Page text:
Raffles Are a Great Idea
Many thanks and a tip oâ€™ the hat to â€œImpact a Lifeâ€ college scholarship contributor Mackenzie Bingham for her really interesting angle on why to hold a raffle fundraiser.
Mackenzie is in the Visual and Performing Arts program at Marymount Manhattan College. ThÐ°nk ÑƒÐ¾u Ñ•Ð¾ muÑh Mackenzie fÐ¾r your wÐµll-dÐ¾nÐµ essay – Ð°nd bÐµÑ•t Ð¾f luÑk wÑ–th ÑƒÐ¾ur Ñ•tudÑ–ÐµÑ•!
â€œImpact a Lifeâ€ Scholarship contributor:Â Mackenzie Bingham
YÐ¾u ÑÐ°n hÐµlÑ€ Mackenzie Bingham’s pursuit Ð¾f a scholarship award bÑƒ ÑlÑ–ÑkÑ–ng the â€œsharing Ñ–Ñ• ÑÐ°rÑ–ngâ€ buttÐ¾nÑ• bÐµlÐ¾w.
My grandmother works for a behavioral therapy center for autistic children. While not a non-profit, they have a non-profit affiliate called FACES that provides scholarships and other awards to families with autistic children. They are always trying to raise money for the kids! I don’t think they have ever thought of a raffle, but I think it would be a great idea. If they could get someone to donate a few prizes and then do a really good publicity campaign, they could generate a lot of income and as a side benefit generate a lot of awareness of the difficulties autistic children face every day of their lives.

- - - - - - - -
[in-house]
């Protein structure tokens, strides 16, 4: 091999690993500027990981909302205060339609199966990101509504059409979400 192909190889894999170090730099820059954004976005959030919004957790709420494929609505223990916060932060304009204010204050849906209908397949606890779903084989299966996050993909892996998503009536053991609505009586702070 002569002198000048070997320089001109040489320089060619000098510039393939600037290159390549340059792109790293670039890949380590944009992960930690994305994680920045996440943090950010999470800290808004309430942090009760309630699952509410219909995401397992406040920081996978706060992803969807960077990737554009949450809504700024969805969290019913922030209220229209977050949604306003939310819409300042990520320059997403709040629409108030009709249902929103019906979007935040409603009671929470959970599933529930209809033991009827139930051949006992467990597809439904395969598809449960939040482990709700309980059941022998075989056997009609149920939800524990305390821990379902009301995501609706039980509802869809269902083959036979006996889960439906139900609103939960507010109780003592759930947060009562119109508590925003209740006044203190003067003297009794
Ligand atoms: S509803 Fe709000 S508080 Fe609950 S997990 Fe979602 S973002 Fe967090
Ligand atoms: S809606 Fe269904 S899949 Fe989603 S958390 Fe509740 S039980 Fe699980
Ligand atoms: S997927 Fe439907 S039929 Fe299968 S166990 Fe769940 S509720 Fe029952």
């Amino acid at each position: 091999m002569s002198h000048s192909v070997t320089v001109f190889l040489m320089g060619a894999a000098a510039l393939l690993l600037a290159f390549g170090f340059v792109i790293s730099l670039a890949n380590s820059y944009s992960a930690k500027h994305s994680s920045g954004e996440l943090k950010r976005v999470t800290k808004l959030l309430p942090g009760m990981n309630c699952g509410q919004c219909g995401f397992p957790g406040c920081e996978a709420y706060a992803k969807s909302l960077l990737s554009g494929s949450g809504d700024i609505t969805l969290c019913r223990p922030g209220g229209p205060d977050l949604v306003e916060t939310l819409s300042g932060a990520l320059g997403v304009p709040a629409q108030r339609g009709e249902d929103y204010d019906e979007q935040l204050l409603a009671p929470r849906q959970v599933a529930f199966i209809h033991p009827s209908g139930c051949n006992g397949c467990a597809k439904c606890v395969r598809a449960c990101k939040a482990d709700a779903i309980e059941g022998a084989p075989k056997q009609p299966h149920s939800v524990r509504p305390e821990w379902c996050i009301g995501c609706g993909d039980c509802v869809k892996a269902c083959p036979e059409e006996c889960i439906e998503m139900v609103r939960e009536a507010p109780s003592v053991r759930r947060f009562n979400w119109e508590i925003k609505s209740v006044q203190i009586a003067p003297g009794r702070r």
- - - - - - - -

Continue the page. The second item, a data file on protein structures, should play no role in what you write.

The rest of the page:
The first step would be to find donations of items to be raffled. Asking the parents at the center to check their contacts for possible donors would be the logical starting point. Checking with companies in the area to enlist donations from them would be next. Once the organizers have a reasonable list of items to raffle, then the plan would be to select a target date for the raffle, get the tickets printed (hello printer!), and then publicize, publicize, publicize.
The only step omitted from this plan is the price of the raffle tickets. There should be a bonus for buying more –i.e., one ticket might be a dollar but a customer could get seven tickets for $5, or 15 tickets for $10. The more tickets a customer buys, the better the chances of winning –and the more money generated for the charity!